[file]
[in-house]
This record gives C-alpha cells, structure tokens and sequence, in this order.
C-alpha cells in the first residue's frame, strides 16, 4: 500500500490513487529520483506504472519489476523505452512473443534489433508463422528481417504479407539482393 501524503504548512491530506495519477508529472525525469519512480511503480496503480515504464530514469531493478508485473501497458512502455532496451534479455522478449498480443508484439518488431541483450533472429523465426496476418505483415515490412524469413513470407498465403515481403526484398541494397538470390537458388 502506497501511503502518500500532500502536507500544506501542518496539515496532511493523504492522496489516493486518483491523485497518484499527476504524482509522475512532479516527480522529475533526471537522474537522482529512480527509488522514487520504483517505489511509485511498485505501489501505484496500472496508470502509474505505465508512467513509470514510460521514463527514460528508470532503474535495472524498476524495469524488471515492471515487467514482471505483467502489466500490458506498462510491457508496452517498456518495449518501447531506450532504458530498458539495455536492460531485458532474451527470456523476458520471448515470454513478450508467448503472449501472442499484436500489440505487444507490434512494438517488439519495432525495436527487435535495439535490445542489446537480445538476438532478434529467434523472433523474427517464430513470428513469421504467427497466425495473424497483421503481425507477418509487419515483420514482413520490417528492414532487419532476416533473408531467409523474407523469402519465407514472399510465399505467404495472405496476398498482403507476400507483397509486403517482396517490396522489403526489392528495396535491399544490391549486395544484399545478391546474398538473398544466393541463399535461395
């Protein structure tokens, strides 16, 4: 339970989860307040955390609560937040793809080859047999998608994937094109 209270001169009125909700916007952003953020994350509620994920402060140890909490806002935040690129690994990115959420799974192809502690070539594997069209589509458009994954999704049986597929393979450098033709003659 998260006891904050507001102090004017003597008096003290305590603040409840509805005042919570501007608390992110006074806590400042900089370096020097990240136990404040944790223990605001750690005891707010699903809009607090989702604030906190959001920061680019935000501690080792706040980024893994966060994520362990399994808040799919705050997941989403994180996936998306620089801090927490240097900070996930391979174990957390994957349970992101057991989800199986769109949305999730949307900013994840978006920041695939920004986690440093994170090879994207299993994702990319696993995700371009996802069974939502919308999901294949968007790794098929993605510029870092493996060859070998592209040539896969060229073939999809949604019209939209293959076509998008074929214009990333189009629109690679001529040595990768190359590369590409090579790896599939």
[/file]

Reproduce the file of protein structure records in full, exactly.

[in-house]
This record gives C-alpha cells, structure tokens and sequence, in this order.
C-alpha cells in the first residue's frame, strides 16, 4: 500500500490513487529520483506504472519489476523505452512473443534489433508463422528481417504479407539482393 501524503504548512491530506495519477508529472525525469519512480511503480496503480515504464530514469531493478508485473501497458512502455532496451534479455522478449498480443508484439518488431541483450533472429523465426496476418505483415515490412524469413513470407498465403515481403526484398541494397538470390537458388 502506497501511503502518500500532500502536507500544506501542518496539515496532511493523504492522496489516493486518483491523485497518484499527476504524482509522475512532479516527480522529475533526471537522474537522482529512480527509488522514487520504483517505489511509485511498485505501489501505484496500472496508470502509474505505465508512467513509470514510460521514463527514460528508470532503474535495472524498476524495469524488471515492471515487467514482471505483467502489466500490458506498462510491457508496452517498456518495449518501447531506450532504458530498458539495455536492460531485458532474451527470456523476458520471448515470454513478450508467448503472449501472442499484436500489440505487444507490434512494438517488439519495432525495436527487435535495439535490445542489446537480445538476438532478434529467434523472433523474427517464430513470428513469421504467427497466425495473424497483421503481425507477418509487419515483420514482413520490417528492414532487419532476416533473408531467409523474407523469402519465407514472399510465399505467404495472405496476398498482403507476400507483397509486403517482396517490396522489403526489392528495396535491399544490391549486395544484399545478391546474398538473398544466393541463399535461395
């Protein structure tokens, strides 16, 4: 339970989860307040955390609560937040793809080859047999998608994937094109 209270001169009125909700916007952003953020994350509620994920402060140890909490806002935040690129690994990115959420799974192809502690070539594997069209589509458009994954999704049986597929393979450098033709003659 998260006891904050507001102090004017003597008096003290305590603040409840509805005042919570501007608390992110006074806590400042900089370096020097990240136990404040944790223990605001750690005891707010699903809009607090989702604030906190959001920061680019935000501690080792706040980024893994966060994520362990399994808040799919705050997941989403994180996936998306620089801090927490240097900070996930391979174990957390994957349970992101057991989800199986769109949305999730949307900013994840978006920041695939920004986690440093994170090879994207299993994702990319696993995700371009996802069974939502919308999901294949968007790794098929993605510029870092493996060859070998592209040539896969060229073939999809949604019209939209293959076509998008074929214009990333189009629109690679001529040595990768190359590369590409090579790896599939």